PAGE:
Ask a Question


When you deploy a GraphQL schema, Dgraph automatically generates the query and mutation operations for each type and exposes them as a GraphQL API on the /graphql endpoint.

Dgraph’s GraphQL authorization features let you specify :

  • if the client requires an API key or notif anonymous access is allowed to invoke a specific operation of the API.
  • if a client must present an identity in the form of a JWT token to use the API.
  • RBAC rules (Role Based Access Control) at operation level based on the claims included in the client JWT token.
  • ABAC rules (Attribute Based Access COntrol) at data level using graph traversal queries.
Note By default all operations are accessible to anonymous clients, no JWT token is required and no authorization rules are applied. It is your responsibility to correctly configure the authorization for the /graphql endpoint.

Refer to the following documentation to set your /graphql endpoint security :

/graphql security flow

In summary, the Dgraph security flow on /graphql endpoint is as follow:

graphql endpoint security

graphql endpoint security


Additionally, you can restrict the origins that /graphql endpoint responds to.

This is a best practice to prevent XSS exploits.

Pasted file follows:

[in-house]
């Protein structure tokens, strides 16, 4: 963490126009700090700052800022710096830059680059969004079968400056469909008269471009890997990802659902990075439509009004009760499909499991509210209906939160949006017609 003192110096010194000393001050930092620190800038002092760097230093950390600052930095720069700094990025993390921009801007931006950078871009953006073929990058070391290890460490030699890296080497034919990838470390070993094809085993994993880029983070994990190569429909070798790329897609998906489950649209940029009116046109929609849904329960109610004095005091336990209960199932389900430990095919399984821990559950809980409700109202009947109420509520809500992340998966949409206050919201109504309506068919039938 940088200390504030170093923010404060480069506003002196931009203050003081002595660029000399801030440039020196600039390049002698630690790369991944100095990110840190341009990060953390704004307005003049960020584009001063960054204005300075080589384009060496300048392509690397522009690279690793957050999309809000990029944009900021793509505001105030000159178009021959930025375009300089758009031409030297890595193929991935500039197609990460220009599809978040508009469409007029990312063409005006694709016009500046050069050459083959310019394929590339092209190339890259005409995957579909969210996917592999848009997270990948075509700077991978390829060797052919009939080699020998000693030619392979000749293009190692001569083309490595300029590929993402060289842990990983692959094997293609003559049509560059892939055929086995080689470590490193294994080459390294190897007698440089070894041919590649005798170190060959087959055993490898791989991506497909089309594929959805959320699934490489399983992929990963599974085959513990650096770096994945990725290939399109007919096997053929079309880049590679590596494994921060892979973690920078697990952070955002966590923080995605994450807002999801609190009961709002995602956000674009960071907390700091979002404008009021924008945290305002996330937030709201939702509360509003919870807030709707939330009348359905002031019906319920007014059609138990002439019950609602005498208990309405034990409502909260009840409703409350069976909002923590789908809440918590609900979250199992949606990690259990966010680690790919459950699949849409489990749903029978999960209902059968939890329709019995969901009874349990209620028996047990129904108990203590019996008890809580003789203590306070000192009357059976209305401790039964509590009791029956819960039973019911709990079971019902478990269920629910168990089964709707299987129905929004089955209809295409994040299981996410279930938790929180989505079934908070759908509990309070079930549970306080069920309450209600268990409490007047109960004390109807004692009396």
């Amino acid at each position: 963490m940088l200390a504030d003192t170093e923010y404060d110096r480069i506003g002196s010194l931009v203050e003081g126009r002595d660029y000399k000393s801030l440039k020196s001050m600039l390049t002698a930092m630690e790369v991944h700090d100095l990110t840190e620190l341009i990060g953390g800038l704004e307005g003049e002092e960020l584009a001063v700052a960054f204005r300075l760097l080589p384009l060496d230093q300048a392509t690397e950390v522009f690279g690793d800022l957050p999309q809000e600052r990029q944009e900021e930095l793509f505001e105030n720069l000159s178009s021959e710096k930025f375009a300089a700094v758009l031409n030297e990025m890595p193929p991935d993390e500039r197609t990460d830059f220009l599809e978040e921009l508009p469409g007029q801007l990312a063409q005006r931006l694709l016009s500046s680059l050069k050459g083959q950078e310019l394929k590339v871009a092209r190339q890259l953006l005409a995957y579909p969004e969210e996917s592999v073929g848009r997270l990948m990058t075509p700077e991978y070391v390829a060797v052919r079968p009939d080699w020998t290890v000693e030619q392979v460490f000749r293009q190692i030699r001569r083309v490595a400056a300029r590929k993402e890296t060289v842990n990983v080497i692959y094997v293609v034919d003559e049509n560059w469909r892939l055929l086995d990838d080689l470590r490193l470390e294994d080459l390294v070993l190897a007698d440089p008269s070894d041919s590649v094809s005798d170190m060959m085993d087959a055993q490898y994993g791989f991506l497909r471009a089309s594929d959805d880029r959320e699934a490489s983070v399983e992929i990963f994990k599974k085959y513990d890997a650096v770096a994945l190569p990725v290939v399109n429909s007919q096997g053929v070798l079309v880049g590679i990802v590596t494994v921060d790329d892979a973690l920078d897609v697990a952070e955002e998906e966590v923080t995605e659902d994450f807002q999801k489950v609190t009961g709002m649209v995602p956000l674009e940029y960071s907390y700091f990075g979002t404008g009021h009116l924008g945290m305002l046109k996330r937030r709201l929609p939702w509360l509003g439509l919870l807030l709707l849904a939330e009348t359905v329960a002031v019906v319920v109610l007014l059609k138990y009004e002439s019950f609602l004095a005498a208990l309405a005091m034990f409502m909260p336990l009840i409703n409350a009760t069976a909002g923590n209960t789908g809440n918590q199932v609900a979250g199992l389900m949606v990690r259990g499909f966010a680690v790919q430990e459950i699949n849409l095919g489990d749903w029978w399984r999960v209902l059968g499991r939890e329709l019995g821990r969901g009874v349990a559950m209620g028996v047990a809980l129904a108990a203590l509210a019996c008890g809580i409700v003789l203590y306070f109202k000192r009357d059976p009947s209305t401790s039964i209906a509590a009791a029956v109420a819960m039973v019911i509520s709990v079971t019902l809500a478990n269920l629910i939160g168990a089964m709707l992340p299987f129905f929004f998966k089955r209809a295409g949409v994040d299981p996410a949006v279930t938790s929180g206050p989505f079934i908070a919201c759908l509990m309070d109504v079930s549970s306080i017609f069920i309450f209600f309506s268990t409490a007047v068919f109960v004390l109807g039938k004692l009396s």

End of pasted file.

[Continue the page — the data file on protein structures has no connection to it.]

Dgraph’s GraphQL authorization relies on the presence of a valid JWT token in the request.

Dgraph supports both symmetric (HS256) and asymmetric (RS256) encryption and accepts JSON Web Key (JWK) URL or signed JSON Web Token (JWT).

You can use any authentication method that is capable of generating such JWT token (Auth0, Cognito, Firebase, etc…) including Dgraph login mechanism.


Note that another token may be needed to access the system if ACL security is also enabled. See the ACLs section for details. The ACLs are a separate security mechanism.

JWT Claims

In JSON web tokens (JWTs) ( , a claim appears as a name/value pair.

When we talk about a claim in the context of a JWT, we are referring to the name (or key). For example, the following JSON object contains three claims sub, name and admin:

"sub": "1234567890", 
"name": "John Doe", 
"admin": true 

So that different organizations can specify different claims without conflicting, claims typically have a namespace, and it’s a good practice to specify the namespace of your claims. put specific claims in a nested structure called a namespace.

  "": {
    "username": "auth0|63fe77f32cef38f4fa3dab34",
    "role": "Admin"
  "name": "[email protected]",
  "email": "[email protected]",
  "email_verified": false,
  "iss": "",
  "aud": "aqk1CSVtliyoXUfLaaLKSKUtkaIel6Vd",
  "iat": 1677705681,
  "exp": 1677741681

This json is a JWT token payload containing a namespace having a username claim and a role claim.